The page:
The Festival of Sucot doubles up as the Festival of Ecology. Yes, indeed. You might think that ecology is a modern notion. But there are very specific laws in the Torah about treating the agricultural world with respect and consideration; about not destroying fruit trees or needlessly laying waste even under battle conditions. Scorched Earth is not a biblical tactic. And there is a specific law against wasting or eliminating anything needlessly or destructively. But laws are not enough. There always needs to be a spiritual or you might call it a poetic dimension. Sucot provides this.
The official reason for spending the week in a Sucah is, of course, to recall the way the Israelites lived as travelers in the Sinai desert with the flimsiest of human-made protection, totally dependent on God. Or to put it another way, forces beyond human control.
Living in the desert inevitably makes one conscious of nature in a way that city dwellers can never be. Anyone who has spent even a day in the Negev knows how different the air, the sounds, and the feel of the atmosphere are. One of the functions of living in the Sucah is to try to get back to a degree of closeness with the elements and even with the discomforts our homes protect us from. All Mystical traditions try to return to an earlier state of unity with nature and certainly the Kabbalah associates humans with nature and nature with God.
Similarly, the Arba’a Minim, the four kinds of plants we take on Sucot give us experiences of touching, smelling, and looking at nature in ways that we do not normally do throughout the year. It is not simply a matter of taking some plants and waving them about. It is to remind us how these plants live, grow and flourish. They connect us to water. Without water, none of them could survive.
Despite overwhelming evidence of a coming crisis, there is still a debate going on, about the ecological state of the universe. Some may argue that there have always been periods of global warming and global freezing. But regardless, the visible fact is that our world is warming rapidly and dangerously and this already is causing unprecedented melting of icecaps and glaciers. And we humans are contributing significantly to its progression. Not to mention the refuse, junk, litter, and destruction of forests we seem relentlessly to pursue no matter how much the high-profile agitators urge us to cease and themselves refuse to forgo carbon-producing luxuries.
Industrialization is soiling the atmosphere, and expanding humanization is destroying natural resources and wildlife. Despite the urgent conferences and treaties and expressions of good faith, and spending billions and billions, we are barely improving. Largely because poorer states cannot afford the luxuries of rich ones. And the rich states don’t want to curtail their excessive materialism. The crisis is worse precisely because we have left it so late.
Nature is complex. In the USA lakes are drying up as heatwaves bring droughts. And on the other hand, thousands have died because of massive floods. Every element in nature can do good and harm, including us. Warm or burn, slake thirst, or drown. Like us human beings. We succor and we destroy. But there are consequences to thoughtless consumption.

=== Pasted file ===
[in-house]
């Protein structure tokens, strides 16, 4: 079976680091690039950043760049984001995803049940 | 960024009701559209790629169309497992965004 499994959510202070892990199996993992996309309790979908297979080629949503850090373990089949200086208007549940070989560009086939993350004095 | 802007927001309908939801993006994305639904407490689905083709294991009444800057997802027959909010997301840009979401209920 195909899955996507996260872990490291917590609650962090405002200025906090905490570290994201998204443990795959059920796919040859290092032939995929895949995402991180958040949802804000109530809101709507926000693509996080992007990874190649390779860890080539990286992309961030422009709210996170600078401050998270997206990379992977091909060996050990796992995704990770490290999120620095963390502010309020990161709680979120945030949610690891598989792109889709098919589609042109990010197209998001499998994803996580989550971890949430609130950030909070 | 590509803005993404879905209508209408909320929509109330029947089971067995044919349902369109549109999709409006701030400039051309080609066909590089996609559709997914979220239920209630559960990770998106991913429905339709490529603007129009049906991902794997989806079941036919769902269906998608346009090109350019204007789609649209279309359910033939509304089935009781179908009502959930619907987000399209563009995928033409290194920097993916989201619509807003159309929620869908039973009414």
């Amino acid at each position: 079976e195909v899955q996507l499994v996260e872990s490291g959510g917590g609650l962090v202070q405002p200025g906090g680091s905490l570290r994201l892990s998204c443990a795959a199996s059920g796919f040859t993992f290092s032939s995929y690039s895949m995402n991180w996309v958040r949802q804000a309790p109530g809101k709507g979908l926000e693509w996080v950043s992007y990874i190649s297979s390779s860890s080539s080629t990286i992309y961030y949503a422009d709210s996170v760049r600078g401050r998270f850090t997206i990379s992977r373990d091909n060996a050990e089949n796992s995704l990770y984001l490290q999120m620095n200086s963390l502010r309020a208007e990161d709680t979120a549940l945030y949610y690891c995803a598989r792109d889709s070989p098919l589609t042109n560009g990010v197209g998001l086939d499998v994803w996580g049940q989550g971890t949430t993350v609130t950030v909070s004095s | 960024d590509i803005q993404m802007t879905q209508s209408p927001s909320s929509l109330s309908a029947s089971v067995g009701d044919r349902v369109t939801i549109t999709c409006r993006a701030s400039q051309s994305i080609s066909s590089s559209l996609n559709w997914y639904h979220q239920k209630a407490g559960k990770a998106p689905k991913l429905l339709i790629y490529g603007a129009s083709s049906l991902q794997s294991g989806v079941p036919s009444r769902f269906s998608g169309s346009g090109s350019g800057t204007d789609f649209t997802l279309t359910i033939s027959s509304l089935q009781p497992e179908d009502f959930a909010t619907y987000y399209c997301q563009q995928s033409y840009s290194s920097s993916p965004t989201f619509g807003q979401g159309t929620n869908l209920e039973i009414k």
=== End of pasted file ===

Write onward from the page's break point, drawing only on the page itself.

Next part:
Most politicians and magnates everywhere are only interested in watering their own gardens or filling their own swimming pools and flying in private jets. The crisis has arrived precisely because we do not value water and nature enough. We have put other values to the fore that are in danger of destroying the natural world and our cozy lives with it. All is not lost. Human ingenuity can usually find ways of ameliorating crises.
The Torah talks about remembering how our ancestors lived in simple huts while they wandered through the wilderness. You could say that the message intended is that we should not put so much emphasis on or be so dependent on material things. Ironically, the more material we become the more we look for non-material answers to the mysteries of the world and compensations for the dissatisfactions of our indulged existences.
Another side effect is that the more science advances and yet fail to provide answers to our personal uncertainties or happiness, the more many of us look for and accept quack answers, false absolutes, panaceas, and superstitions. We see the effects. But we carry on as if someone else, perhaps God, will take care of us.
Most religions tend not to like new-fangled ideas, particularly those from secular sources. And I will be accused of borrowing secular ideas that run counter to tradition. But I think, and Jewish history is on my side, it is important and valid to add new dimensions and significance to ancient traditions. It doesn’t matter whose idea it was or where the impetus came from.
I love Sucot with its exotic touches and smells, the citrusy etrog, the spikey lulav, the scented oil of crushed myrtle leaves and the poor nondescript willow crumbles like dry paper when it is deprived of water. All of a sudden, we are reminded of nature. If we don’t recognize the importance of ecology there won’t be any plants to hold and smell and imagine or little booths to sit in and recreate the past or clean air to breathe or water to drink. So, when you pick up your palm, citron, willow, and myrtle, give a thought to how lucky we are to have them.